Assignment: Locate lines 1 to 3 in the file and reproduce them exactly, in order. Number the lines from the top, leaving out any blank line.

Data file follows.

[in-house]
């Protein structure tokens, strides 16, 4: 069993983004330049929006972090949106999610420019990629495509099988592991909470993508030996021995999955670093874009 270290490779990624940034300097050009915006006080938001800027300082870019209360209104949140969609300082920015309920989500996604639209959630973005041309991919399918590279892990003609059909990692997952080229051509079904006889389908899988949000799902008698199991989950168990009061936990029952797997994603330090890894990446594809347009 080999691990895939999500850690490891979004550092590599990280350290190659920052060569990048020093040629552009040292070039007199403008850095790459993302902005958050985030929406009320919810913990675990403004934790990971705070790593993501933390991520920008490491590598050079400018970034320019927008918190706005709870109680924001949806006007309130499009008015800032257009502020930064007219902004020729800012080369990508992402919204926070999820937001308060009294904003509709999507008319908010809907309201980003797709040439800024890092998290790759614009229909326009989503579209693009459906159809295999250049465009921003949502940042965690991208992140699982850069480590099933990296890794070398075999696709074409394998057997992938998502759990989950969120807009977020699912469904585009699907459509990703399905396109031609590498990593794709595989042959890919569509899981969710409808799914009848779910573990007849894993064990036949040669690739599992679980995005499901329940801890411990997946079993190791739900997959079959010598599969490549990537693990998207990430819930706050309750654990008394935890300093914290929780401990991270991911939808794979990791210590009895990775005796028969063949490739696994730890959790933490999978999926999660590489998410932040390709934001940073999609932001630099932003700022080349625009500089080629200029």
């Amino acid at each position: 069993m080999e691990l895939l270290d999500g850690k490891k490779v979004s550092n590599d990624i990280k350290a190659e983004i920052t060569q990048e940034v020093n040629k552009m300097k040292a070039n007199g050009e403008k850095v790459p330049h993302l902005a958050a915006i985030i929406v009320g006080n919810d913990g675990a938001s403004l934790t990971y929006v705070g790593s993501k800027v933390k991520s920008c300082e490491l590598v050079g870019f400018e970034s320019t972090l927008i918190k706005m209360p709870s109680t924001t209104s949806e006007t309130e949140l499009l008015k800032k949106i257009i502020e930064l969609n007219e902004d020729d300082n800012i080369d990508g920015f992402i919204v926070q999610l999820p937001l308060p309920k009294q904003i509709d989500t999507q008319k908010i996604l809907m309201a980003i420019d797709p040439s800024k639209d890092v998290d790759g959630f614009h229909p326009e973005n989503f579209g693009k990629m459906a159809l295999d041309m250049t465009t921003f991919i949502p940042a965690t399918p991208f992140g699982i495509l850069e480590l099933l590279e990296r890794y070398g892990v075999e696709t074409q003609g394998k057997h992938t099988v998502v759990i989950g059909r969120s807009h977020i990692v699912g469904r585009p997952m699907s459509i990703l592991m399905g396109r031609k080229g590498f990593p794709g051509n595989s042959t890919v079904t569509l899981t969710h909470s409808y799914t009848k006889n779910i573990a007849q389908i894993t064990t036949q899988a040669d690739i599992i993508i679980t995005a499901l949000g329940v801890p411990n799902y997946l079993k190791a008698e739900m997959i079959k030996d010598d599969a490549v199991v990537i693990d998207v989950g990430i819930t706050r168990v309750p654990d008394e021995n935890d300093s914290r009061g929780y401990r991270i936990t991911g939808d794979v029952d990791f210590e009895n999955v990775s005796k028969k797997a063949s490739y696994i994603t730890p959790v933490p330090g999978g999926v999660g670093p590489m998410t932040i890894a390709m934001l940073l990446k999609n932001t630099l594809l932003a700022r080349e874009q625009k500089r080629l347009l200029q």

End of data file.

[in-house]
């Protein structure tokens, strides 16, 4: 069993983004330049929006972090949106999610420019990629495509099988592991909470993508030996021995999955670093874009 270290490779990624940034300097050009915006006080938001800027300082870019209360209104949140969609300082920015309920989500996604639209959630973005041309991919399918590279892990003609059909990692997952080229051509079904006889389908899988949000799902008698199991989950168990009061936990029952797997994603330090890894990446594809347009 080999691990895939999500850690490891979004550092590599990280350290190659920052060569990048020093040629552009040292070039007199403008850095790459993302902005958050985030929406009320919810913990675990403004934790990971705070790593993501933390991520920008490491590598050079400018970034320019927008918190706005709870109680924001949806006007309130499009008015800032257009502020930064007219902004020729800012080369990508992402919204926070999820937001308060009294904003509709999507008319908010809907309201980003797709040439800024890092998290790759614009229909326009989503579209693009459906159809295999250049465009921003949502940042965690991208992140699982850069480590099933990296890794070398075999696709074409394998057997992938998502759990989950969120807009977020699912469904585009699907459509990703399905396109031609590498990593794709595989042959890919569509899981969710409808799914009848779910573990007849894993064990036949040669690739599992679980995005499901329940801890411990997946079993190791739900997959079959010598599969490549990537693990998207990430819930706050309750654990008394935890300093914290929780401990991270991911939808794979990791210590009895990775005796028969063949490739696994730890959790933490999978999926999660590489998410932040390709934001940073999609932001630099932003700022080349625009500089080629200029």
């Amino acid at each position: 069993m080999e691990l895939l270290d999500g850690k490891k490779v979004s550092n590599d990624i990280k350290a190659e983004i920052t060569q990048e940034v020093n040629k552009m300097k040292a070039n007199g050009e403008k850095v790459p330049h993302l902005a958050a915006i985030i929406v009320g006080n919810d913990g675990a938001s403004l934790t990971y929006v705070g790593s993501k800027v933390k991520s920008c300082e490491l590598v050079g870019f400018e970034s320019t972090l927008i918190k706005m209360p709870s109680t924001t209104s949806e006007t309130e949140l499009l008015k800032k949106i257009i502020e930064l969609n007219e902004d020729d300082n800012i080369d990508g920015f992402i919204v926070q999610l999820p937001l308060p309920k009294q904003i509709d989500t999507q008319k908010i996604l809907m309201a980003i420019d797709p040439s800024k639209d890092v998290d790759g959630f614009h229909p326009e973005n989503f579209g693009k990629m459906a159809l295999d041309m250049t465009t921003f991919i949502p940042a965690t399918p991208f992140g699982i495509l850069e480590l099933l590279e990296r890794y070398g892990v075999e696709t074409q003609g394998k057997h992938t099988v998502v759990i989950g059909r969120s807009h977020i990692v699912g469904r585009p997952m699907s459509i990703l592991m399905g396109r031609k080229g590498f990593p794709g051509n595989s042959t890919v079904t569509l899981t969710h909470s409808y799914t009848k006889n779910i573990a007849q389908i894993t064990t036949q899988a040669d690739i599992i993508i679980t995005a499901l949000g329940v801890p411990n799902y997946l079993k190791a008698e739900m997959i079959k030996d010598d599969a490549v199991v990537i693990d998207v989950g990430i819930t706050r168990v309750p654990d008394e021995n935890d300093s914290r009061g929780y401990r991270i936990t991911g939808d794979v029952d990791f210590e009895n999955v990775s005796k028969k797997a063949s490739y696994i994603t730890p959790v933490p330090g999978g999926v999660g670093p590489m998410t932040i890894a390709m934001l940073l990446k999609n932001t630099l594809l932003a700022r080349e874009q625009k500089r080629l347009l200029q």